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Best example for dynamic linking is, when the library is dependent on the used hardware. In ancient times the C math library was decided to be dynamic, so that each platform can use all processor capabilities to optimize it. An even better example might be OpenGL. OpenGl is an API that is implemented differently by AMD and NVidia. And you are not able to ...


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In this case you really have to sandbox the environment in that the DLL runs. Building such a sandbox is not easy at all, and it is something you probably do not want to do at all. System calls can be hidden in strings, or generated through meta programming at execution time, so hard to detect by just analysing the binary. Luckyly people have already build ...


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It is indeed forbidden to dynamically load framework bundles in iOS. See below link for relevant docs: https://developer.apple.com/library/ios/documentation/CoreFoundation/Conceptual/CFBundles/BundleTypes/BundleTypes.html#//apple_ref/doc/uid/10000123i-CH101-SW28 Note: The creation and use of loadable bundles is not supported in iOS.


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Just to add my two cents since I ended up using this to my immediate dismay upon distributing the app to our testers. There is a bug in the Swift compiler (Xcode <= 6.1.1) whereby when building in Release mode the compiler actually doesn't return nil when calling NSClassFromString. To check me simply change your configuration to Release and see how she ...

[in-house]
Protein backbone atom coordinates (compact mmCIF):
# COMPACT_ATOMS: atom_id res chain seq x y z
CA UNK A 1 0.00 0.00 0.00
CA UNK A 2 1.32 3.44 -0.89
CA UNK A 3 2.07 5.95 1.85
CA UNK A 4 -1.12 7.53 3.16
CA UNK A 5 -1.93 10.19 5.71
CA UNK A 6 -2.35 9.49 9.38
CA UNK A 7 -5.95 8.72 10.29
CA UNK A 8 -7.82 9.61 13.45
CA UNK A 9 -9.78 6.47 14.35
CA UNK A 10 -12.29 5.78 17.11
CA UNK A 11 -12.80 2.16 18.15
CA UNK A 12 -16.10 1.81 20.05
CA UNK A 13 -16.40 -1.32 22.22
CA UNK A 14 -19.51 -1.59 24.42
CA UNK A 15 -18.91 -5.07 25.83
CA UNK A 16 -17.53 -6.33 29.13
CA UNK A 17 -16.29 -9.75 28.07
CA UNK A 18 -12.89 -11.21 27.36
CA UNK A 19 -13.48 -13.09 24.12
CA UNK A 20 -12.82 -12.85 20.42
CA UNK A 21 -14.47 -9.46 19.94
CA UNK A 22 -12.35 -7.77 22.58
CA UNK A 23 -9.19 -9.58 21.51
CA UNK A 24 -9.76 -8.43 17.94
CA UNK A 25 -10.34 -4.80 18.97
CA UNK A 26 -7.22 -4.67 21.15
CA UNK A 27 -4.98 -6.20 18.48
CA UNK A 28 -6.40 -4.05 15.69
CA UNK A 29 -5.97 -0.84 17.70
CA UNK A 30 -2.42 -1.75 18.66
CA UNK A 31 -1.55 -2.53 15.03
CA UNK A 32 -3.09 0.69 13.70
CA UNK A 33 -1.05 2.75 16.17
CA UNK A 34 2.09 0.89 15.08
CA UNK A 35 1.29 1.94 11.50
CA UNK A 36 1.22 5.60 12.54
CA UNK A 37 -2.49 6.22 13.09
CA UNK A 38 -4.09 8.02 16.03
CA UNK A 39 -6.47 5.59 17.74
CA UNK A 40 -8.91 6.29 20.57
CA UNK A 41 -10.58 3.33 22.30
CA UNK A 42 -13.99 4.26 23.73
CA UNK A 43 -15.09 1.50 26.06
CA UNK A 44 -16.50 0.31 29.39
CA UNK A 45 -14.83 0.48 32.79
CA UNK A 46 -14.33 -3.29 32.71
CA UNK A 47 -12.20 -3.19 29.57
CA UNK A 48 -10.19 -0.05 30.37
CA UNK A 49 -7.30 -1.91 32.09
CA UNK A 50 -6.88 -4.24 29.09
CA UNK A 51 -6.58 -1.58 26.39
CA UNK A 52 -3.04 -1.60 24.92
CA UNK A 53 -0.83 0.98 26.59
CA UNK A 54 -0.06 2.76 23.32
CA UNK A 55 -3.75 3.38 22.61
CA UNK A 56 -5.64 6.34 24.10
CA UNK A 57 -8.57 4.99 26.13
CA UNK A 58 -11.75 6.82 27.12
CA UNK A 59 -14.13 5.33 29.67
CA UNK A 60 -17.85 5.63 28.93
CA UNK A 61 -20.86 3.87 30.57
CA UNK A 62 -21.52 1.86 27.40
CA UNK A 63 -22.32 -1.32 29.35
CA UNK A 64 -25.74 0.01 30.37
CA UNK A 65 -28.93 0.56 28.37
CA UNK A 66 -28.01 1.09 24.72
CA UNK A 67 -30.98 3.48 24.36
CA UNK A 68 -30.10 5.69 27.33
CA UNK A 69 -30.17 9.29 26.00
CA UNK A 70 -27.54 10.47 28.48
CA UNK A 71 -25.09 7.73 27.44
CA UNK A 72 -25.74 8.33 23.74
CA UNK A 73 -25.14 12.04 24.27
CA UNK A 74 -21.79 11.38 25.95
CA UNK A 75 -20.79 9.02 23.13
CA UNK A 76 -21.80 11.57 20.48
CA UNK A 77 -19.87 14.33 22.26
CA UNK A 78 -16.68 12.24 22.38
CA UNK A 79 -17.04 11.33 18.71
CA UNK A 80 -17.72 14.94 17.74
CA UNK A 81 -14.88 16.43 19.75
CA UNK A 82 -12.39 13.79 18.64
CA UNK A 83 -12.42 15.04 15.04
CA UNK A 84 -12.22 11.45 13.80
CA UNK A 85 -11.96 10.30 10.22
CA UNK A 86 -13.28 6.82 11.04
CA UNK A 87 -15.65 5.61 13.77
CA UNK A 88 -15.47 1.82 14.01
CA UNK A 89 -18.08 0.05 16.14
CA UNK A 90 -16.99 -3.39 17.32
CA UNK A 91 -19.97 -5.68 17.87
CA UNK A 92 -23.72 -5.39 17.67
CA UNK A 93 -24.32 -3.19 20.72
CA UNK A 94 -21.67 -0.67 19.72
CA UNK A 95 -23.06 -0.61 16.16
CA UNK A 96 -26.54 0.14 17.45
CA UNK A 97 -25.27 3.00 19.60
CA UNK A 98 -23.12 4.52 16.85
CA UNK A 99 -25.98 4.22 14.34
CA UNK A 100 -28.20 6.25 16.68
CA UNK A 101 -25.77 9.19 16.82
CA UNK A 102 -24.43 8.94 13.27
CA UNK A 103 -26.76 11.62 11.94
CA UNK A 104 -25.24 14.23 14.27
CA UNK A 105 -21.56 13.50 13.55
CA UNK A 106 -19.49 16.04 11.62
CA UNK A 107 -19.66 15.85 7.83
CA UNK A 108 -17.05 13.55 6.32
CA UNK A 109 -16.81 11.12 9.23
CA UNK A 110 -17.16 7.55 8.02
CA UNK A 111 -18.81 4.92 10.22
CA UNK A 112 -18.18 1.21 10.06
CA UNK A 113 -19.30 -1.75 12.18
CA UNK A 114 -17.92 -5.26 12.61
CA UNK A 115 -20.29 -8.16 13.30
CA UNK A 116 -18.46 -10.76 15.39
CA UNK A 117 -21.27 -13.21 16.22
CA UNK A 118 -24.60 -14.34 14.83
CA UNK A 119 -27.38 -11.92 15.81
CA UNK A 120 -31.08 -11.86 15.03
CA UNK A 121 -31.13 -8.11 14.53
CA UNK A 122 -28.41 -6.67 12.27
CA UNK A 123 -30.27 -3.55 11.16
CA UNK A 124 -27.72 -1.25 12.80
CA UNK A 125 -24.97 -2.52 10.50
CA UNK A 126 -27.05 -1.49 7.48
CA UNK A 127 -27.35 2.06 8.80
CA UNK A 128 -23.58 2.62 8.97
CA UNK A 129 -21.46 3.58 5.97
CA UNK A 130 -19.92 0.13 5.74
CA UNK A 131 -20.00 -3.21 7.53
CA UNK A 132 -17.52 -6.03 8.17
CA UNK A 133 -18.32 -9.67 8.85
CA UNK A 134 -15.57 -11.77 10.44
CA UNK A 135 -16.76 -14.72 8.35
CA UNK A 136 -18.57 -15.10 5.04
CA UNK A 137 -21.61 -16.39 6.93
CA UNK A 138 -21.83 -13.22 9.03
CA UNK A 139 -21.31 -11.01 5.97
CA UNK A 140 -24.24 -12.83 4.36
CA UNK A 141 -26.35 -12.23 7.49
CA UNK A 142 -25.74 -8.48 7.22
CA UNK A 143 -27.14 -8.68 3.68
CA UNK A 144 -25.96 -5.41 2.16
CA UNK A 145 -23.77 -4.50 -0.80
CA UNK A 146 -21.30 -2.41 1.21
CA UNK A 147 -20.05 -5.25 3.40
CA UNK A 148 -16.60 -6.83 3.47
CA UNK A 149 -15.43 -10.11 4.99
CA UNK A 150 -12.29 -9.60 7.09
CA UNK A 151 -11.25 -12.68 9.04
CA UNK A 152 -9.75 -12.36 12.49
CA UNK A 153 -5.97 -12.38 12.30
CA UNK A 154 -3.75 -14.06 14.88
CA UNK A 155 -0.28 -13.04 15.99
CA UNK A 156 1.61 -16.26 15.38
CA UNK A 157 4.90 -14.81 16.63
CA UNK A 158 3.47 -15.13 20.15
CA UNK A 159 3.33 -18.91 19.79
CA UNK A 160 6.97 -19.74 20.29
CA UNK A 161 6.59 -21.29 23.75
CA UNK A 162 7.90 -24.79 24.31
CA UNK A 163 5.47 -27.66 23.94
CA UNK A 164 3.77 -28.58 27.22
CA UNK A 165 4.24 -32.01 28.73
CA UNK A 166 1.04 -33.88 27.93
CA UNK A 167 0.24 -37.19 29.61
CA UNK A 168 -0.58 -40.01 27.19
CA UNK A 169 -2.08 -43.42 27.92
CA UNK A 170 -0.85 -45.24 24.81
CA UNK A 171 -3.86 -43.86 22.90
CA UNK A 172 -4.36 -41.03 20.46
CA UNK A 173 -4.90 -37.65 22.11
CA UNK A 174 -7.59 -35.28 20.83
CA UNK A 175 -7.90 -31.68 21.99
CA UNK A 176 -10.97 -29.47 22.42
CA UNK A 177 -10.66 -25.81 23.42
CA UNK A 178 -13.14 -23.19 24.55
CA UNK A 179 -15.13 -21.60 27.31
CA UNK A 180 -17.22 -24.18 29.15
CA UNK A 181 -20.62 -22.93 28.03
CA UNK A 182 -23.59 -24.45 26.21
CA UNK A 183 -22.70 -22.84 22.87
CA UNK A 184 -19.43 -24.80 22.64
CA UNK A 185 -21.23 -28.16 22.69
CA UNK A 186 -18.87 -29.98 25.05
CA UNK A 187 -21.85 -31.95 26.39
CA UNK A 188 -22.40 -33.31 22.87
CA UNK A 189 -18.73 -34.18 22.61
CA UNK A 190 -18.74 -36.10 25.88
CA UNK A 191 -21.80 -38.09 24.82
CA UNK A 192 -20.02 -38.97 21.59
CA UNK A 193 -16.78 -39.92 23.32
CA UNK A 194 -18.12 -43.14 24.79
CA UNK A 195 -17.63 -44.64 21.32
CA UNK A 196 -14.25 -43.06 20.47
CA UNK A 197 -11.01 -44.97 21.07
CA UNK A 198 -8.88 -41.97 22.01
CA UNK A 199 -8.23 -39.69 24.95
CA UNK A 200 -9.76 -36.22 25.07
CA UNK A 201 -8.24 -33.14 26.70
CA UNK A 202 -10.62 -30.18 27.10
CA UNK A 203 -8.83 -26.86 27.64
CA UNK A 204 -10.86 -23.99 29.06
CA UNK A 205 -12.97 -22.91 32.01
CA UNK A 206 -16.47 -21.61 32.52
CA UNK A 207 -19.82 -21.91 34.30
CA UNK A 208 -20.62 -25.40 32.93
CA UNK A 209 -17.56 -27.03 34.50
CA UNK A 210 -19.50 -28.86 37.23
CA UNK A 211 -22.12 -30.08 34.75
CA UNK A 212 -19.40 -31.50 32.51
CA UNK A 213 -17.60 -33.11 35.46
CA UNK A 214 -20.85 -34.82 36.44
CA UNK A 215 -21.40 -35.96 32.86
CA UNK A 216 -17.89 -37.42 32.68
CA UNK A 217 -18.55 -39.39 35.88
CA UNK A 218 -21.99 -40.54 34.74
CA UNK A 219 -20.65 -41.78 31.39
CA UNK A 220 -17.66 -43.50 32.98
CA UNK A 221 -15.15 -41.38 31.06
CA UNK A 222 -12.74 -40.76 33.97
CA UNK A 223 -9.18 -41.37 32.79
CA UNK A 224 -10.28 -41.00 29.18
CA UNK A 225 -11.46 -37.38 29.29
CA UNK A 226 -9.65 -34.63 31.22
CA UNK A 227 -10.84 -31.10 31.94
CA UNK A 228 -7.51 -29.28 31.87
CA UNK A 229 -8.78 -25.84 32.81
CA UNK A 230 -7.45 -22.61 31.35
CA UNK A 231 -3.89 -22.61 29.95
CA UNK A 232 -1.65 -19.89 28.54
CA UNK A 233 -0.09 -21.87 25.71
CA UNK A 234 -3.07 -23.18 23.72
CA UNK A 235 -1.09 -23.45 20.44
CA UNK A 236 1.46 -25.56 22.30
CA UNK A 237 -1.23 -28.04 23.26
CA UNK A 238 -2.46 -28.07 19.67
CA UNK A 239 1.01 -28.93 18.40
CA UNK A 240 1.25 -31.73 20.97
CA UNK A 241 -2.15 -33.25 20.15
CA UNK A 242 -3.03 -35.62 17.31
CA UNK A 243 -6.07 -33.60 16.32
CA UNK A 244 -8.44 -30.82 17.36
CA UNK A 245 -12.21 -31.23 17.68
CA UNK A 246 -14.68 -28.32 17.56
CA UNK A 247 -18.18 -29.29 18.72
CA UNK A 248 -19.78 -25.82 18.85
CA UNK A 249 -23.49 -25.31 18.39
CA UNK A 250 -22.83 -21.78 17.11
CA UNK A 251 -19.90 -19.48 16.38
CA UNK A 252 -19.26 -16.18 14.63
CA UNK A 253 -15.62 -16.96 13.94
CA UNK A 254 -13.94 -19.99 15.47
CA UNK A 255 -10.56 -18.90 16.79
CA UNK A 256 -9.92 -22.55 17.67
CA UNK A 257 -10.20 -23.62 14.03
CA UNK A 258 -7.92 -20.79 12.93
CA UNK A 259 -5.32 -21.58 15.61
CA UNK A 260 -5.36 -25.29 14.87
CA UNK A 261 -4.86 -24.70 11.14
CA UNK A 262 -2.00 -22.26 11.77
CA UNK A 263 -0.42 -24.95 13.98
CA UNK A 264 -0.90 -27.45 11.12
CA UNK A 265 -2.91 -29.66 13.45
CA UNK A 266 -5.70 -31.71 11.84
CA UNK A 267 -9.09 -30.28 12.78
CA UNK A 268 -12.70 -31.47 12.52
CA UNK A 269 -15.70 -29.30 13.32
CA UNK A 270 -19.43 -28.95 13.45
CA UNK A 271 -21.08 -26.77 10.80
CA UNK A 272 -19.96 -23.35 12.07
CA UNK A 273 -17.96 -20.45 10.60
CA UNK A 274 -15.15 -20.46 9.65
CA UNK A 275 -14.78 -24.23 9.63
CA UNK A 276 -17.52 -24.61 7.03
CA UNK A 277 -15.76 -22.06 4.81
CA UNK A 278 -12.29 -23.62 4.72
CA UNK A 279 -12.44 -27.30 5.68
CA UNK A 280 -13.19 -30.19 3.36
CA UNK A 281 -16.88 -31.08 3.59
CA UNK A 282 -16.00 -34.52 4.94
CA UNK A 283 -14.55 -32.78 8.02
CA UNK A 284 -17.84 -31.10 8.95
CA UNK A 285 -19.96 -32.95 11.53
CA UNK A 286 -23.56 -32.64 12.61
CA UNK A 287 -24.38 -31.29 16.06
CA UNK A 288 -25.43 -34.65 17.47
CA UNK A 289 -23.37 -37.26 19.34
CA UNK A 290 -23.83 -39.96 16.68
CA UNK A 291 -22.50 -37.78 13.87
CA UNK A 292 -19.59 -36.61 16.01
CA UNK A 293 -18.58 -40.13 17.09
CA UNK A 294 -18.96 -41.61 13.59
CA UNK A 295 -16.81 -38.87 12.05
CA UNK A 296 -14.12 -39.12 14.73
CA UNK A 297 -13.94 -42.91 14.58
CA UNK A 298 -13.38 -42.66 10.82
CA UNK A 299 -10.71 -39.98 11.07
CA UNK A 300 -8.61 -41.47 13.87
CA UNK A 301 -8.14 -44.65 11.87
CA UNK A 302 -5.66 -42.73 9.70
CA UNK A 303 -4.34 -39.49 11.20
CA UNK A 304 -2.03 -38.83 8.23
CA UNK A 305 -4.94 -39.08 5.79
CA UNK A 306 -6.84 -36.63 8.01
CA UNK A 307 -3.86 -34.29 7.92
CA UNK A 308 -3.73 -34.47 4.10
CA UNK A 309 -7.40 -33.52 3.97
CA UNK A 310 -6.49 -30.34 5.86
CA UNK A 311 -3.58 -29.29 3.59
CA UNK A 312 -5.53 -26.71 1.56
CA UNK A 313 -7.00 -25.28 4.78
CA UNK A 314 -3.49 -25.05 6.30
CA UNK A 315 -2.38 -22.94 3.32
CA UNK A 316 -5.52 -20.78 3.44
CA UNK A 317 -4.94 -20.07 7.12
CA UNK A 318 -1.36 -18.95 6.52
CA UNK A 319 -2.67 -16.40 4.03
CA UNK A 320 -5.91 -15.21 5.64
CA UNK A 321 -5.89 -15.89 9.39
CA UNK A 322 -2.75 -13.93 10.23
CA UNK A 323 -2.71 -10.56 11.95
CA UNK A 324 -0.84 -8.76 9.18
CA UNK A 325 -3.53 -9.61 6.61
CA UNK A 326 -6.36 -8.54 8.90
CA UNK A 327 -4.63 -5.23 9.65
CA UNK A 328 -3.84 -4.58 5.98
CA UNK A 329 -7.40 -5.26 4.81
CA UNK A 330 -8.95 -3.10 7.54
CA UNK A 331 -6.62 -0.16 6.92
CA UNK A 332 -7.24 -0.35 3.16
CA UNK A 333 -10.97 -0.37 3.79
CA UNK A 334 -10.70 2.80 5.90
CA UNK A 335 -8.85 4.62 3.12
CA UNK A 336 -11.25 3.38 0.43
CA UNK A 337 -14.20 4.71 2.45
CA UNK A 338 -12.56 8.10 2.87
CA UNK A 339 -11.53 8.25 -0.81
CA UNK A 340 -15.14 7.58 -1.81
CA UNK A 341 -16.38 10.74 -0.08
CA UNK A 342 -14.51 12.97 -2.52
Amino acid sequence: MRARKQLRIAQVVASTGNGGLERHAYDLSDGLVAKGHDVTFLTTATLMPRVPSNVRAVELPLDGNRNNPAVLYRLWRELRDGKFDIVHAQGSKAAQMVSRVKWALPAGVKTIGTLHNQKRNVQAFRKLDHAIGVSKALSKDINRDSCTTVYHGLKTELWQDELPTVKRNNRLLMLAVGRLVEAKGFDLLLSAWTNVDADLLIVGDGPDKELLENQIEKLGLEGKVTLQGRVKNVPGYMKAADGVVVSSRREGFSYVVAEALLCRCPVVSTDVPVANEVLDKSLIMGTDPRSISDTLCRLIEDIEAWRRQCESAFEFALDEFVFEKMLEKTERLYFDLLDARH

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You should think of writing a plugin container (or a sand-box), then coordinate everything through the container, also make sure to drop privileges that you do not need inside the container process before running the plugin. Being run in a process means, you can run the container also as a unique user and not the one who started the process, after that you ...


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To block some calls, a first idea may be to hook the system calls which are forbidden and others API call which you don't want. You can also hook the dynamic linking calls to prevent your plugins to load another DLLs. Hook disk read/write API to block read/write. Take a look at this, it may give you an idea to how can you forbid function calls. You can ...


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To mix dynamic and static linking you may need to use -Wl,-Bstatic and -Wl,-Bdynamic options as described in this SO answer.


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See this diagram of a closure from https://ghc.haskell.org/trac/ghc/wiki/Commentary/Rts/Storage/HeapObjects: Every ordinary ("boxed") Haskell value is represented in memory by an object called a closure. The first word of the closure is called the "info pointer" and identifies what sort of value it is, while the rest of the closure contains data that ...